Taking into account the increasing amount of data, there is growing interest in the application of machine learning and reasoning for predictive maintenance. In particular, machine learning pros may lie the foundation for overcoming several challenges including the need to integrate data from various sources (sources heterogeneity) and systems, the need to provide accurate prediction model [29] and the need for real-time monitoring demand dealing with latency, and scalability [30]. Hence, the major pros of the ML model in this context can be justified in terms of predictive performance, computation effort and interpretability. However, the use of machine learning in this context may raise other challenges like obtaining training data; dealing with the dynamic operating conditions (domain shifts) and the need to select the more appropriate method for each industrial case. Only in recent years, some data-driven approaches for PdM based only on event log data have been proposed for several equipments. For example, Sipos et al. [15] report the application for multiple instance learning (MIL) to build predictive models from log data for medical equipment. MIL is a variation of supervised learning where a single class label is assigned to a bag of instances (bags are labeled positive or negative). Given bags got from different equipment and at different dates, the goal is to build a classifier that will label either unseen bags or unseen instances correctly. However, based on the best of our knowledge, no studies proposed similar approaches to achieve PdM to predict the failure of specific mechanical components (e.g., roller bearings, motor inverters, etc.), taking advantage of CNC machine tool data log systems.
In our study, we adapted our PdM application into a Big Data environment using cloud computing and Big Data frameworks to provide the method with the ability to scale and to process the data of hundreds of thousands of connected machines. We build a computational pipeline to deal with high dimensional data and to model complex interaction event-based error aggregates parsed from unstructured log files. To achieve this, we tested the hypothesis that aggregated features computed by feature engineering on temporal data could be efficiently modeled with machine learning classifiers. The proposed application can help to enable PdM and root cause analysis of machine down of woodworking machines.

3. Materials and Methods

3.1. Log File Data Collection

We concentrated our efforts on the broken ball bearing component which causes the machine down of woodworker Rover devices. Log files were collected having at least five months of historical data and obtained the standard output (stdout) log files. The collected stdout log files data set was from 14 Rover machines: 5 ES with the broken ball bearing component, and 9 ES without ball bearing (control group) were subjected for data processing as described in the following paragraphs.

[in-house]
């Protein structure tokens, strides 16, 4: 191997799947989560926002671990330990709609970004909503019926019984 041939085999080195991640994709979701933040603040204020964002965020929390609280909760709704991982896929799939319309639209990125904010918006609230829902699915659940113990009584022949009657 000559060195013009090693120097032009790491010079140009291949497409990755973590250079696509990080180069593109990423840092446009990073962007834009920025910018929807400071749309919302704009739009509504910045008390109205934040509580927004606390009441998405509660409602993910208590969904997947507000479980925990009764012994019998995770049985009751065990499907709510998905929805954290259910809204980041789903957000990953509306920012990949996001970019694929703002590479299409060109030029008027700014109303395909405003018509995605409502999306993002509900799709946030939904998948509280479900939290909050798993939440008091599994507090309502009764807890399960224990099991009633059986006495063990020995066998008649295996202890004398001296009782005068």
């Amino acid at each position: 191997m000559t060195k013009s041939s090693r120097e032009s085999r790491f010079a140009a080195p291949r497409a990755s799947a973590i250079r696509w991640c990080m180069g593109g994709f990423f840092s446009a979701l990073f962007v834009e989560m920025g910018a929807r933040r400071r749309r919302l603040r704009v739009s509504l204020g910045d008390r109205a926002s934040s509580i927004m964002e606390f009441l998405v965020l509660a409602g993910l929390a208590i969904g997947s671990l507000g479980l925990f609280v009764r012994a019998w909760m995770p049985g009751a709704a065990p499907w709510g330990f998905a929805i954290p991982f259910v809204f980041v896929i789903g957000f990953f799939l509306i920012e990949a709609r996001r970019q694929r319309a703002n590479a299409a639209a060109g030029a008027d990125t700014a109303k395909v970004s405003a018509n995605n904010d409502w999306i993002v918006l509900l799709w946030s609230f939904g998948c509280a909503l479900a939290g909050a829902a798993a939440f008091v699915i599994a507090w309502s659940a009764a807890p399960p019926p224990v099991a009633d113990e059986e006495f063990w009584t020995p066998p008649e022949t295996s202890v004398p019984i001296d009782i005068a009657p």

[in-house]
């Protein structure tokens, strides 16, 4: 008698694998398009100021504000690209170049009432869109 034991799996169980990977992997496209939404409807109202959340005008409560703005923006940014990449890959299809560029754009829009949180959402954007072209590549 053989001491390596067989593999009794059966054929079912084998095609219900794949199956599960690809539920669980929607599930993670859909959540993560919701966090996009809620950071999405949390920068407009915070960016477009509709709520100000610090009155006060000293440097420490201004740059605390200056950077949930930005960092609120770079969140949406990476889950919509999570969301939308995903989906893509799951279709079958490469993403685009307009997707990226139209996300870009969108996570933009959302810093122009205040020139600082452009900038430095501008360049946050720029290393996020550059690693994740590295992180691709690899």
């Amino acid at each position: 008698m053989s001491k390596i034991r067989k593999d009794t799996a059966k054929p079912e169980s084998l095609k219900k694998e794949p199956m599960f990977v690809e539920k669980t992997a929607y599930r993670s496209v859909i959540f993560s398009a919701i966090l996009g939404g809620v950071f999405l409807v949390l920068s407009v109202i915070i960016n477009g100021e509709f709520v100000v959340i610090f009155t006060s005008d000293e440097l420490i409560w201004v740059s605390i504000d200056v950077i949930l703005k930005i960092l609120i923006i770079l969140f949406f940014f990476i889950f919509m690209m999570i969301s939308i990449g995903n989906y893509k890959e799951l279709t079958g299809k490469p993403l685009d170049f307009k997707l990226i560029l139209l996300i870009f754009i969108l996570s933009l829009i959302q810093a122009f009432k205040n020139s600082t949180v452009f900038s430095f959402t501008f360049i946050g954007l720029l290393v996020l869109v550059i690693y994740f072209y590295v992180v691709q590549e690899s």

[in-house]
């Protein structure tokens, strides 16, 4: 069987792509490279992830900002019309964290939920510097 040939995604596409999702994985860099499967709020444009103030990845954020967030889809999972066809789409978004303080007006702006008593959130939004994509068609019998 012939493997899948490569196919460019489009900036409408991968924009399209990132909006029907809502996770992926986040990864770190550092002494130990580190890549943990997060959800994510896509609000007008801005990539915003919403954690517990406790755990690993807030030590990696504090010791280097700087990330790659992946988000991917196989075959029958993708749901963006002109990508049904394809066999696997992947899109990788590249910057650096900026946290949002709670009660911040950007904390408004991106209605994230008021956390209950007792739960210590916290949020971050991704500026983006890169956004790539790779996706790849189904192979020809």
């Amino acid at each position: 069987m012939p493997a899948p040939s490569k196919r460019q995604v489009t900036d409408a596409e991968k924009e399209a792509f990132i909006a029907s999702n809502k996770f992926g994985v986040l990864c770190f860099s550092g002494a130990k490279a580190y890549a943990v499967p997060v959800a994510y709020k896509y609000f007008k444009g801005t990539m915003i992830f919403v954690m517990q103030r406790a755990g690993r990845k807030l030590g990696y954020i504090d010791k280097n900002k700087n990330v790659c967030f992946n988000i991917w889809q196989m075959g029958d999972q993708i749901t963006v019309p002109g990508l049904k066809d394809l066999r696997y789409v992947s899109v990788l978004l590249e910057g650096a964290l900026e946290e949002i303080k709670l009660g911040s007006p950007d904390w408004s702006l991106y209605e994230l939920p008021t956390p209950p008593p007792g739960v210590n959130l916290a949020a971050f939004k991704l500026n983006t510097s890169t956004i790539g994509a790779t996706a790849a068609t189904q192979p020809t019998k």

3.2. Big Data Architecture

The Big Data architecture is reported in Figure 1. Big Data design of the PdM application comprised three major modules: (i) data acquisition (ii) data processing and data science module and (iii) predictive monitoring. For data acquisition, Azure Blog Storage (https://docs.microsoft.com/en-us/azure/hdinsight/hdinsight-hadoop-use-blob-storage) was used. Azure storage is a distributed, robust, general-purpose storage solution that integrates with Azure HDInsight. HDInsight (Azure Hadoop Distribution) uses a blob container in Azure Blob Storage as the default file system for the cluster. Through a Hadoop distributed file system (HDFS) interface, the full set of components in HDInsight can operate directly log files stored as blobs. Data are retrieved through Azure Blob Storage REST APIs service using the HDFS interface.
Apache Spark (https://spark.apache.org/) (in Python version called pySpark) was used for data processing (Figure 1B). Apache Spark is a fast, general purpose memory engine for large-scale data processing and feature engineering. These features make Apache Spark well-suited to process and analyze large volumes of log files. Apache Spark is also a general-purpose and very flexible platform. Thanks to this last feature it was possible to install the pySpark libraries to run the machine learning algorithm. The PdM application uses two data processing types: offline processing to generate predictive models based on historical log data files and online processing. The Python language is used for the offline mode, while pySpark is employed for the production environment (Figure 1B). Online processing of the entire pipeline Spark job was scheduled to run the entire pipeline through the Linux Cron scheduler (every 24 h) and to update with new data the prediction probabilities of the machine down. Finally, the updated prediction probabilities for machine down failure were daily visualized and monitored through a front-end web application.

3.3. Data Science Module

The data science module is summarized in Figure 2B. Our methodology can be encapsulated in a protocol that has two main components: Log file parsing and Machine Learning (ML) module. The main steps of the current protocol are: (i) log-file parsing, (ii) feature engineering for selected group error groups (Table A2), (iii) model building, (iv) model evaluation.

3.3.1. Log-File Parsing Module